Bottom Line Inc

Two Pneumonia Vaccines? One is Fine, Thanks

0

It’s always nice when you can skip a visit to the doctor. It’s even better if you can avoid a shot, too.

When it comes to protecting yourself from pneumococcal disease, which can cause pneumonia, meningitis and sepsis, that’s exactly what two medical professors are suggesting.

They don’t think you should go in for two shots, even though that’s what the government recommends.

Who’s right—and how many shots will really protect you from pneumonia?

THE STORY OF THE EXTRA VACCINE

Since the 1980s, there’s been an effective vaccine against bacterial pneumonia, meningitis and sepsis, a life-threatening blood infection. It’s called PPSV23. A single dose protects against the 23 most common strains of pneumococcal disease, which is a serious disease that kills one in five people over 65 who get it. There’s no doubt that the vaccine is a lifesaver.

Who needs it? Any adult who has diabetes, heart disease, a chronic lung disease such as COPD or asthma, whose immunity is compromised, who smokes or who is an alcoholic—and every adult over age 65. It’s not an annual thing. If you’re 65, you just get it once.

So far, so good. But last year, the federal Centers for Disease Control and Prevention (CDC) upped the ante. They recommended that anyone who needs PPSV23 first get another, newer vaccine, PCV13, then wait six to 12 months, then go back to the doctor to get the tried-and-true one.

It’s true that PCV13 (the new one) boosts immunity a little extra. But there’s no evidence that it actually protects better against actual infection. The only research took place in the Netherlands, where most adults don’t get any pneumococcal vaccine, and it was tested only against a placebo.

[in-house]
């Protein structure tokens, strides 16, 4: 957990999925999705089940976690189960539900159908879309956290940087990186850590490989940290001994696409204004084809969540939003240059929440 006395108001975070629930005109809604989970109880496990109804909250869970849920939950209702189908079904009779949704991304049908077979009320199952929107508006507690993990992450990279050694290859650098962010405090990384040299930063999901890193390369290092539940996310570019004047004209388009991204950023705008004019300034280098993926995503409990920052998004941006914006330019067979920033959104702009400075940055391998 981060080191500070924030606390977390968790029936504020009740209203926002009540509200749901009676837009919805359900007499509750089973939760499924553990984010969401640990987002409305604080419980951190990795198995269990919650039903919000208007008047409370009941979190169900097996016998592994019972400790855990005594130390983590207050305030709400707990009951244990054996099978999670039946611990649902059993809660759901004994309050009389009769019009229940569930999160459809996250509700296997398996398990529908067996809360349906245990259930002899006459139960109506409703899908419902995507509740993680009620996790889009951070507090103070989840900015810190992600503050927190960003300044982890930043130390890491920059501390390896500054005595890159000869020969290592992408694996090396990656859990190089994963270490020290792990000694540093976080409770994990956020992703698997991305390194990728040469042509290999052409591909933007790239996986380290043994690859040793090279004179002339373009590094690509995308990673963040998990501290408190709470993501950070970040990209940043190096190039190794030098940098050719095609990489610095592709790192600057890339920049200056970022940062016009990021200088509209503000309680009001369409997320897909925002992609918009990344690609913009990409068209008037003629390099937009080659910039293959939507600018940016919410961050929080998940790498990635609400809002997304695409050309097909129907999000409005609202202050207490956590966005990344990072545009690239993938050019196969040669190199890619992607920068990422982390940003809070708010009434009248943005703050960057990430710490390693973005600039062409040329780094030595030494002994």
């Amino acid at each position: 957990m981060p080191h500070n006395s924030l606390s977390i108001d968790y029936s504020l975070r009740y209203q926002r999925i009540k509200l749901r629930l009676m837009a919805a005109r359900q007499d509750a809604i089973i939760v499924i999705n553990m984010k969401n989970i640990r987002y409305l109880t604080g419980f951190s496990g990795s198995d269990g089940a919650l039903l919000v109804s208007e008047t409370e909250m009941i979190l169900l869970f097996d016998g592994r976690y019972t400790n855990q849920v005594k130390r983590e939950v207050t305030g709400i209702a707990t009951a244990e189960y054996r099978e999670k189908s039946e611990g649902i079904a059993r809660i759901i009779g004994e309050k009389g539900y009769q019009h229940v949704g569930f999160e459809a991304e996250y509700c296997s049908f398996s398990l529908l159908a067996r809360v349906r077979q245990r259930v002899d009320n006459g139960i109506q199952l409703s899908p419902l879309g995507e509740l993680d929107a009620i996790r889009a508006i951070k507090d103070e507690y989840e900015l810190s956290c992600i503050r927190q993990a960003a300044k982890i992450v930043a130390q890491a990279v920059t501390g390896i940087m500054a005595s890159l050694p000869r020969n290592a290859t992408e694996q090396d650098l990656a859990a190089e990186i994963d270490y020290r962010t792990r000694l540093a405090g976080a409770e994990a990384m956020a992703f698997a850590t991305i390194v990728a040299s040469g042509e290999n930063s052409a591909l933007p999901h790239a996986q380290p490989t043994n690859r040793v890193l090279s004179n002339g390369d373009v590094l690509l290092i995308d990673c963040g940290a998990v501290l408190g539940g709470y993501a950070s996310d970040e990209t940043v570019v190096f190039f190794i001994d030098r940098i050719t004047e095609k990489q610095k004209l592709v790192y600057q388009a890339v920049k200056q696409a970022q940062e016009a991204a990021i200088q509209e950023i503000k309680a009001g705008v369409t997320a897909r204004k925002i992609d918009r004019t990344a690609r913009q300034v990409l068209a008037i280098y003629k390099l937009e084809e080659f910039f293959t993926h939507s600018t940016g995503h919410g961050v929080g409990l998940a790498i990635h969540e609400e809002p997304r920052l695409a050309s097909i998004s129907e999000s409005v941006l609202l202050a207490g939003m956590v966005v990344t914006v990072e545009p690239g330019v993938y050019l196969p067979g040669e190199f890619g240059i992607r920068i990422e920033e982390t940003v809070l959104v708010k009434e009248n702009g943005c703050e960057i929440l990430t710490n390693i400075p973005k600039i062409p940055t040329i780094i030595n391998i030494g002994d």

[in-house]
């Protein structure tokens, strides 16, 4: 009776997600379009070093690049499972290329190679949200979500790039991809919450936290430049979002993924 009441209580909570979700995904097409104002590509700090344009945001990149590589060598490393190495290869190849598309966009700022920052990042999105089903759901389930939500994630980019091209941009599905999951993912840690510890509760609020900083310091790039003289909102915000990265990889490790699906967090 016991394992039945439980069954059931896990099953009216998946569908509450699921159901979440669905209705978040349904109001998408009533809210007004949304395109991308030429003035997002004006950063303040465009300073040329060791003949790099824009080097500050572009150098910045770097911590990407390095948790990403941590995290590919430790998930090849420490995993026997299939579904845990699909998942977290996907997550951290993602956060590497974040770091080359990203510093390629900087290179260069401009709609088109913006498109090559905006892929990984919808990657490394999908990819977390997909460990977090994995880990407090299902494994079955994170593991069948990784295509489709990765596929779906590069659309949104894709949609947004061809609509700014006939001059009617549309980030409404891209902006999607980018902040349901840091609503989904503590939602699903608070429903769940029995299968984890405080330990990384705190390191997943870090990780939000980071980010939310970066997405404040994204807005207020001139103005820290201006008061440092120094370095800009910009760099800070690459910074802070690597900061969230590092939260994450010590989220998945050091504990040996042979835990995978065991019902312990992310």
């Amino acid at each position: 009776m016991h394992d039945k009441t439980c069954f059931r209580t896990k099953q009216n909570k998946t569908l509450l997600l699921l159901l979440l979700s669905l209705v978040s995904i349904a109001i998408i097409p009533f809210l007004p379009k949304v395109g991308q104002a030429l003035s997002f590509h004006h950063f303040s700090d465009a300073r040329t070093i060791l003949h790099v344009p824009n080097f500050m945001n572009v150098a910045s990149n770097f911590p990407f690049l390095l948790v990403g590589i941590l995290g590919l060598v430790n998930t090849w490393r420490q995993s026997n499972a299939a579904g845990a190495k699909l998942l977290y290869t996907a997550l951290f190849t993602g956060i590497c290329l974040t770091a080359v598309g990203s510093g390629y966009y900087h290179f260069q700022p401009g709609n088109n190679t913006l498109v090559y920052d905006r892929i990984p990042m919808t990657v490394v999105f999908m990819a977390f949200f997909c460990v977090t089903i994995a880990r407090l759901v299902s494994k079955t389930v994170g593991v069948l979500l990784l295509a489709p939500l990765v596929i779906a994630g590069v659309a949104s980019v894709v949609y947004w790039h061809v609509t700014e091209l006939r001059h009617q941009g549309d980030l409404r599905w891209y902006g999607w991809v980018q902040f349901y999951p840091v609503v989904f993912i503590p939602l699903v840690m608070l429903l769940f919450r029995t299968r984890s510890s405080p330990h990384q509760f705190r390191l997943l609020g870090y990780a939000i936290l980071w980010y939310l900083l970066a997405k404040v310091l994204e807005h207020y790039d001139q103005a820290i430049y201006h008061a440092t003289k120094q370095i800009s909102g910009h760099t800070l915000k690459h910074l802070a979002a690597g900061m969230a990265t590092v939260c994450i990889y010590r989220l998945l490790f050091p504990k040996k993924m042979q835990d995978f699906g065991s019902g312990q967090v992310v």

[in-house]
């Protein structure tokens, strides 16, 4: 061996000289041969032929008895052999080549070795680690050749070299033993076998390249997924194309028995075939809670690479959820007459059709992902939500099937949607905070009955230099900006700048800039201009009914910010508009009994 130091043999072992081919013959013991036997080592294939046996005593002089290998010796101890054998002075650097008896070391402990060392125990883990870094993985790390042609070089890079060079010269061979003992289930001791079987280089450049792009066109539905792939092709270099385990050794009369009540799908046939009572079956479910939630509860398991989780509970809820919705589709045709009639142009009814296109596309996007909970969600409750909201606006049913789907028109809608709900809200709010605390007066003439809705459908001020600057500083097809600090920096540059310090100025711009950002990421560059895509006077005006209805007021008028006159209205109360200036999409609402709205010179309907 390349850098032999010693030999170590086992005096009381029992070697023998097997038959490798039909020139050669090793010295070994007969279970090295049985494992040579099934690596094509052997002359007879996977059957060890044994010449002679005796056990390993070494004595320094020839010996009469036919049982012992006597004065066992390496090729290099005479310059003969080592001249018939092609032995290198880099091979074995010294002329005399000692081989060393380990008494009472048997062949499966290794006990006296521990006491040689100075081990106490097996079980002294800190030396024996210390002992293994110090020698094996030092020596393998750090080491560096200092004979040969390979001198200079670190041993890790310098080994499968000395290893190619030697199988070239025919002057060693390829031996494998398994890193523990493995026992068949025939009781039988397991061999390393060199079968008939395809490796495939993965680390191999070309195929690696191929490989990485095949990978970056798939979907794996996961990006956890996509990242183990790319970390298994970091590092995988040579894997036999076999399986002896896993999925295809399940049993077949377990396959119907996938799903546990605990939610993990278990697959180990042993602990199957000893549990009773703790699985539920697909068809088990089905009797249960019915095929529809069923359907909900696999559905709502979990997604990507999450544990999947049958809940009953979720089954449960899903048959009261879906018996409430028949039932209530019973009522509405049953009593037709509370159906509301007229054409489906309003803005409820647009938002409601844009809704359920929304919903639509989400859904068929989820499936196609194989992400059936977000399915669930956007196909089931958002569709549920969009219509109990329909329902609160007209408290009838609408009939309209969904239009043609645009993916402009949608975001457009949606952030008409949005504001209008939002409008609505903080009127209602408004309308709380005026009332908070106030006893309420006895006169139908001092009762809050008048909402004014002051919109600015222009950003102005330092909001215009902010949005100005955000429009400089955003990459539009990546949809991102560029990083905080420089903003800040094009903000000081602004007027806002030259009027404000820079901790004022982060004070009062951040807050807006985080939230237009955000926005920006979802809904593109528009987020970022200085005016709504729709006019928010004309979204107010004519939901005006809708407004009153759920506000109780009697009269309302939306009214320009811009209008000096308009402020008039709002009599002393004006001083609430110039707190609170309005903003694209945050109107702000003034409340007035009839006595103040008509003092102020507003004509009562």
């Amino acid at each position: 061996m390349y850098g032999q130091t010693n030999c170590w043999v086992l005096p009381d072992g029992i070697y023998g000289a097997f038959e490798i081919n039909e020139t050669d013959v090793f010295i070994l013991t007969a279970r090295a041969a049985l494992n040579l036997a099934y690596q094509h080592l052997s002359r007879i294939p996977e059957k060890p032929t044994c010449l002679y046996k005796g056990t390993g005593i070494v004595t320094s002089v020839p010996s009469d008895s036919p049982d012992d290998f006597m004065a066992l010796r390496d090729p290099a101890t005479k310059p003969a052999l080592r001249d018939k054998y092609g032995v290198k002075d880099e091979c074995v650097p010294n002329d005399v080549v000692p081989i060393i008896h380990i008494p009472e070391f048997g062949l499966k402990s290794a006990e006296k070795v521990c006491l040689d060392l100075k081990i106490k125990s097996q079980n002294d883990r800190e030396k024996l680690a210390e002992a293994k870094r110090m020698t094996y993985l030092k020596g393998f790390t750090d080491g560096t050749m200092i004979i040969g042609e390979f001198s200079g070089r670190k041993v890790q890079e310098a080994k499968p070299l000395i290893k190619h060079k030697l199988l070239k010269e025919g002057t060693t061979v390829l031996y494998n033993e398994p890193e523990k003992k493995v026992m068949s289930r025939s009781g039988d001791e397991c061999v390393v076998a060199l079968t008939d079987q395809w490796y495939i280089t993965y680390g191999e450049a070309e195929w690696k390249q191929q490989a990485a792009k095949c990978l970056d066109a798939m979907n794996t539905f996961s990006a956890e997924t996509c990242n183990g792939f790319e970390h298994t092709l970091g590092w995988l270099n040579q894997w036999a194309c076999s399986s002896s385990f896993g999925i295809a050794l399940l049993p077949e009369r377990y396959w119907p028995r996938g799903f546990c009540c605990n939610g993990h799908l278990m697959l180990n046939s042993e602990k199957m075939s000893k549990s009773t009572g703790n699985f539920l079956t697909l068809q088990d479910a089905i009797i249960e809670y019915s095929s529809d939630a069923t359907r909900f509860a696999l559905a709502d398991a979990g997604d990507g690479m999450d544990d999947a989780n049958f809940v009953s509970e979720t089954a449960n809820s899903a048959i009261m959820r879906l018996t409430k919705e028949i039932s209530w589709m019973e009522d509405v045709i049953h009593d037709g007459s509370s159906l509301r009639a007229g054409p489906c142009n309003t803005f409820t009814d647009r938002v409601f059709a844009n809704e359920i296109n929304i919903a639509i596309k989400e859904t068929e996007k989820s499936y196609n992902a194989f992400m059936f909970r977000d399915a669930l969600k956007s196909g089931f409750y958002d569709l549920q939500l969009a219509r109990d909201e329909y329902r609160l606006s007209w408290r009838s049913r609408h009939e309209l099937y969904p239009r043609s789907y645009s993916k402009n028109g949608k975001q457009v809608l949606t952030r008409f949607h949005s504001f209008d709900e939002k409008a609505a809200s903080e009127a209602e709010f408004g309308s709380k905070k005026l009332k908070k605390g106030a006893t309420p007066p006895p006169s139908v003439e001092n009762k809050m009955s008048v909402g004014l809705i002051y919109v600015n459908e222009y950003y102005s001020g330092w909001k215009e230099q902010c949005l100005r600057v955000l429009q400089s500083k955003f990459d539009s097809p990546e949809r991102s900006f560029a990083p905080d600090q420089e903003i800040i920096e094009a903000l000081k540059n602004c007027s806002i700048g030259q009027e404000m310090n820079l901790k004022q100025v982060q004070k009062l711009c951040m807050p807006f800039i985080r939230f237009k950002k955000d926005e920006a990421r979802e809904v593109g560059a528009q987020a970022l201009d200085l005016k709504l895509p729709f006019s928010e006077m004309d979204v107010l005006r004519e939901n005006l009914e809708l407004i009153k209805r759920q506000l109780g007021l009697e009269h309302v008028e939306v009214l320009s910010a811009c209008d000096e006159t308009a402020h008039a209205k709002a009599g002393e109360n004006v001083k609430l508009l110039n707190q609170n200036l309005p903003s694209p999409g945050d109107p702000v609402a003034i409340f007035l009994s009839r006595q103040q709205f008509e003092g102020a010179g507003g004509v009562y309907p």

So argue Michael Hochman, MD, MPH, medical director for innovation at AltaMed Health Systems in Los Angeles, and Pieter A. Cohen, MD, an assistant professor of medicine at Harvard Medical School. They are founding members of the “Slow Medicine” movement, which emphasizes “clinical reasoning, evidence-based practice, and the importance of lifestyle changes for improving health.” They believe that taking the extra vaccine is a needless cost and there’s no evidence that it will provide extra protection.

WHAT TO DO NOW

Insisting on both might also complicate the key goal—getting everyone who needs protection vaccinated. After all, about one-third of people who need the vaccine don’t get it at all—and that’s based on one visit, one shot.

Here’s what to do…

• Got two vaccines already? That’s fine. Neither doctor had a safety concern with either vaccine.

• Like the idea of extra protection, even if unproven? No worries—get the two.

• Want protection now without having to go back next year? Ask your doctor about just getting the proven, effective PPSV23 vaccine right away—and skipping the PCV13. Done and done.

Insurance note: Because the PPSV23 is approved for everyone over 65, your insurance plan should pay for it—even if you don’t get the PCV13 one first. But it never hurts to check.

print
Source: Editorial titled “LESS IS MORE: Reconsidering Guidelines on the Use of Pneumococcal Vaccines in Adults 65 Years or Older,” by Michael Hochman, MD, MPH, medical director of innovation, AltaMed Health Services, Los Angeles, and Pieter A. Cohen, MD, assistant professor of medicine, Harvard Medical School, Cambridge, Massachusetts, published in JAMA Internal Medicine. Date: November 23, 2015 Publication: Bottom Line Health
Keep Scrolling for related content View Comments